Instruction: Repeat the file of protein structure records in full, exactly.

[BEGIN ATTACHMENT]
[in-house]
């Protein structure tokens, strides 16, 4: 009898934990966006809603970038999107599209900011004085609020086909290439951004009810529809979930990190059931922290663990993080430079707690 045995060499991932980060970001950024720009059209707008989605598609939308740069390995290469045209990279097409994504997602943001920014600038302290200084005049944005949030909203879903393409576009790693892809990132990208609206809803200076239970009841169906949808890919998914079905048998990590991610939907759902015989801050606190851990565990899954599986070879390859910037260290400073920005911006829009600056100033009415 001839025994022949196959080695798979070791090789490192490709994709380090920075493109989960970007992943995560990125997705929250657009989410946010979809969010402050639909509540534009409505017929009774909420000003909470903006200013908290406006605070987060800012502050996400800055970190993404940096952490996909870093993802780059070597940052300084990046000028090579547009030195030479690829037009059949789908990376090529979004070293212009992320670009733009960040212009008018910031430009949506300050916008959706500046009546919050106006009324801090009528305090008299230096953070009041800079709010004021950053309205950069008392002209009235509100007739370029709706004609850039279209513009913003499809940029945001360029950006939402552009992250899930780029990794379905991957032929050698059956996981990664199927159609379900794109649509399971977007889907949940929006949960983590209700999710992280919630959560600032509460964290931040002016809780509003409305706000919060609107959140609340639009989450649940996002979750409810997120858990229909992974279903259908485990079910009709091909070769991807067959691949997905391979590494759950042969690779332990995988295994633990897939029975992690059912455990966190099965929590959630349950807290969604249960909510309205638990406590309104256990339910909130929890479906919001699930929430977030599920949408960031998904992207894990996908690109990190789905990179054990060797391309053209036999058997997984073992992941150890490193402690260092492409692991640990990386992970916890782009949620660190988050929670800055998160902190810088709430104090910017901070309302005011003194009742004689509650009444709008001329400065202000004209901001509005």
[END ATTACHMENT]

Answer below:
[in-house]
């Protein structure tokens, strides 16, 4: 009898934990966006809603970038999107599209900011004085609020086909290439951004009810529809979930990190059931922290663990993080430079707690 045995060499991932980060970001950024720009059209707008989605598609939308740069390995290469045209990279097409994504997602943001920014600038302290200084005049944005949030909203879903393409576009790693892809990132990208609206809803200076239970009841169906949808890919998914079905048998990590991610939907759902015989801050606190851990565990899954599986070879390859910037260290400073920005911006829009600056100033009415 001839025994022949196959080695798979070791090789490192490709994709380090920075493109989960970007992943995560990125997705929250657009989410946010979809969010402050639909509540534009409505017929009774909420000003909470903006200013908290406006605070987060800012502050996400800055970190993404940096952490996909870093993802780059070597940052300084990046000028090579547009030195030479690829037009059949789908990376090529979004070293212009992320670009733009960040212009008018910031430009949506300050916008959706500046009546919050106006009324801090009528305090008299230096953070009041800079709010004021950053309205950069008392002209009235509100007739370029709706004609850039279209513009913003499809940029945001360029950006939402552009992250899930780029990794379905991957032929050698059956996981990664199927159609379900794109649509399971977007889907949940929006949960983590209700999710992280919630959560600032509460964290931040002016809780509003409305706000919060609107959140609340639009989450649940996002979750409810997120858990229909992974279903259908485990079910009709091909070769991807067959691949997905391979590494759950042969690779332990995988295994633990897939029975992690059912455990966190099965929590959630349950807290969604249960909510309205638990406590309104256990339910909130929890479906919001699930929430977030599920949408960031998904992207894990996908690109990190789905990179054990060797391309053209036999058997997984073992992941150890490193402690260092492409692991640990990386992970916890782009949620660190988050929670800055998160902190810088709430104090910017901070309302005011003194009742004689509650009444709008001329400065202000004209901001509005």